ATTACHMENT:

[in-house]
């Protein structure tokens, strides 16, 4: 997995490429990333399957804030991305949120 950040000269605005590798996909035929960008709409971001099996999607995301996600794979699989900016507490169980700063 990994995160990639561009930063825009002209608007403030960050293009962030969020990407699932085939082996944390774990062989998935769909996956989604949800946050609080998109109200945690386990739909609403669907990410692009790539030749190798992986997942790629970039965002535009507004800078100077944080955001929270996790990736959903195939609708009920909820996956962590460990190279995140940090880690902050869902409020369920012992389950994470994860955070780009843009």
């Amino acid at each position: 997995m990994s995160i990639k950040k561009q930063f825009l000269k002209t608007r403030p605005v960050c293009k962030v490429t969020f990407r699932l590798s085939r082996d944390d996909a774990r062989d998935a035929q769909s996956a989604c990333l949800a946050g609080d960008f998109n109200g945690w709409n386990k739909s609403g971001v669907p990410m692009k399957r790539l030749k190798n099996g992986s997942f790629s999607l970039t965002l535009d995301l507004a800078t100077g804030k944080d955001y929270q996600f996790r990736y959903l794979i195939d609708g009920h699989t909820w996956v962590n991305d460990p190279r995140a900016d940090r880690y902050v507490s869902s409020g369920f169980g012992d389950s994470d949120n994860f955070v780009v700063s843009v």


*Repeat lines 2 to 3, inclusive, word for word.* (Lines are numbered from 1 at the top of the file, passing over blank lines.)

């Protein structure tokens, strides 16, 4: 997995490429990333399957804030991305949120 950040000269605005590798996909035929960008709409971001099996999607995301996600794979699989900016507490169980700063 990994995160990639561009930063825009002209608007403030960050293009962030969020990407699932085939082996944390774990062989998935769909996956989604949800946050609080998109109200945690386990739909609403669907990410692009790539030749190798992986997942790629970039965002535009507004800078100077944080955001929270996790990736959903195939609708009920909820996956962590460990190279995140940090880690902050869902409020369920012992389950994470994860955070780009843009």
């Amino acid at each position: 997995m990994s995160i990639k950040k561009q930063f825009l000269k002209t608007r403030p605005v960050c293009k962030v490429t969020f990407r699932l590798s085939r082996d944390d996909a774990r062989d998935a035929q769909s996956a989604c990333l949800a946050g609080d960008f998109n109200g945690w709409n386990k739909s609403g971001v669907p990410m692009k399957r790539l030749k190798n099996g992986s997942f790629s999607l970039t965002l535009d995301l507004a800078t100077g804030k944080d955001y929270q996600f996790r990736y959903l794979i195939d609708g009920h699989t909820w996956v962590n991305d460990p190279r995140a900016d940090r880690y902050v507490s869902s409020g369920f169980g012992d389950s994470d949120n994860f955070v780009v700063s843009v």